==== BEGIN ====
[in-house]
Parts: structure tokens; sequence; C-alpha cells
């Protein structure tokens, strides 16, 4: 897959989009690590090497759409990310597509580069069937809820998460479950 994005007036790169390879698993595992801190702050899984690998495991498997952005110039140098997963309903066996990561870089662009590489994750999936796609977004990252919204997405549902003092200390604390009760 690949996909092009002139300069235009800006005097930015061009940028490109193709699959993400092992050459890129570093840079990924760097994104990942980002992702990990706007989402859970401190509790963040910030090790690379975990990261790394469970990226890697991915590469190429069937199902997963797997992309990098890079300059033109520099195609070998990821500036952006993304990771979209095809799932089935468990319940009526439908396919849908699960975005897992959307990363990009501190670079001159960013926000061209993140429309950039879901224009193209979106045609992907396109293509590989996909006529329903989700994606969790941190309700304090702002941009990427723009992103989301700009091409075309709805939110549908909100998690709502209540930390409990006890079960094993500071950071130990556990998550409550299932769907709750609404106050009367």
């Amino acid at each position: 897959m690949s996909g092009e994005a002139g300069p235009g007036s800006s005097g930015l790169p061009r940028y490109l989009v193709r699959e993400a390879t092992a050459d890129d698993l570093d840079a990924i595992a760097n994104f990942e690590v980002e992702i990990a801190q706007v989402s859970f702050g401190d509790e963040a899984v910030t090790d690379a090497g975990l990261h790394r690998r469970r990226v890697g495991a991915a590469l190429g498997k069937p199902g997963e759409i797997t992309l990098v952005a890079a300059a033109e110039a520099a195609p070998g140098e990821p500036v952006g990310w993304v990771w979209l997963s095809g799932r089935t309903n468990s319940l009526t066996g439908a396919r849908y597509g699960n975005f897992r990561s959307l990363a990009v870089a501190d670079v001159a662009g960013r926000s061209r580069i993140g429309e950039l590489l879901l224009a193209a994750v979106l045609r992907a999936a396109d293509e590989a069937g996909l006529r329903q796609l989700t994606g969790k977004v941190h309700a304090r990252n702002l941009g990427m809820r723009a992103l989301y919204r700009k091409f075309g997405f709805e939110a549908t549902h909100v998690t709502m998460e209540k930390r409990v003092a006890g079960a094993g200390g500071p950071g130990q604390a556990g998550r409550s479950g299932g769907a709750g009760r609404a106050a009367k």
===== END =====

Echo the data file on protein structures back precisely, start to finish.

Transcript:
[in-house]
Parts: structure tokens; sequence; C-alpha cells
């Protein structure tokens, strides 16, 4: 897959989009690590090497759409990310597509580069069937809820998460479950 994005007036790169390879698993595992801190702050899984690998495991498997952005110039140098997963309903066996990561870089662009590489994750999936796609977004990252919204997405549902003092200390604390009760 690949996909092009002139300069235009800006005097930015061009940028490109193709699959993400092992050459890129570093840079990924760097994104990942980002992702990990706007989402859970401190509790963040910030090790690379975990990261790394469970990226890697991915590469190429069937199902997963797997992309990098890079300059033109520099195609070998990821500036952006993304990771979209095809799932089935468990319940009526439908396919849908699960975005897992959307990363990009501190670079001159960013926000061209993140429309950039879901224009193209979106045609992907396109293509590989996909006529329903989700994606969790941190309700304090702002941009990427723009992103989301700009091409075309709805939110549908909100998690709502209540930390409990006890079960094993500071950071130990556990998550409550299932769907709750609404106050009367």
């Amino acid at each position: 897959m690949s996909g092009e994005a002139g300069p235009g007036s800006s005097g930015l790169p061009r940028y490109l989009v193709r699959e993400a390879t092992a050459d890129d698993l570093d840079a990924i595992a760097n994104f990942e690590v980002e992702i990990a801190q706007v989402s859970f702050g401190d509790e963040a899984v910030t090790d690379a090497g975990l990261h790394r690998r469970r990226v890697g495991a991915a590469l190429g498997k069937p199902g997963e759409i797997t992309l990098v952005a890079a300059a033109e110039a520099a195609p070998g140098e990821p500036v952006g990310w993304v990771w979209l997963s095809g799932r089935t309903n468990s319940l009526t066996g439908a396919r849908y597509g699960n975005f897992r990561s959307l990363a990009v870089a501190d670079v001159a662009g960013r926000s061209r580069i993140g429309e950039l590489l879901l224009a193209a994750v979106l045609r992907a999936a396109d293509e590989a069937g996909l006529r329903q796609l989700t994606g969790k977004v941190h309700a304090r990252n702002l941009g990427m809820r723009a992103l989301y919204r700009k091409f075309g997405f709805e939110a549908t549902h909100v998690t709502m998460e209540k930390r409990v003092a006890g079960a094993g200390g500071p950071g130990q604390a556990g998550r409550s479950g299932g769907a709750g009760r609404a106050a009367k």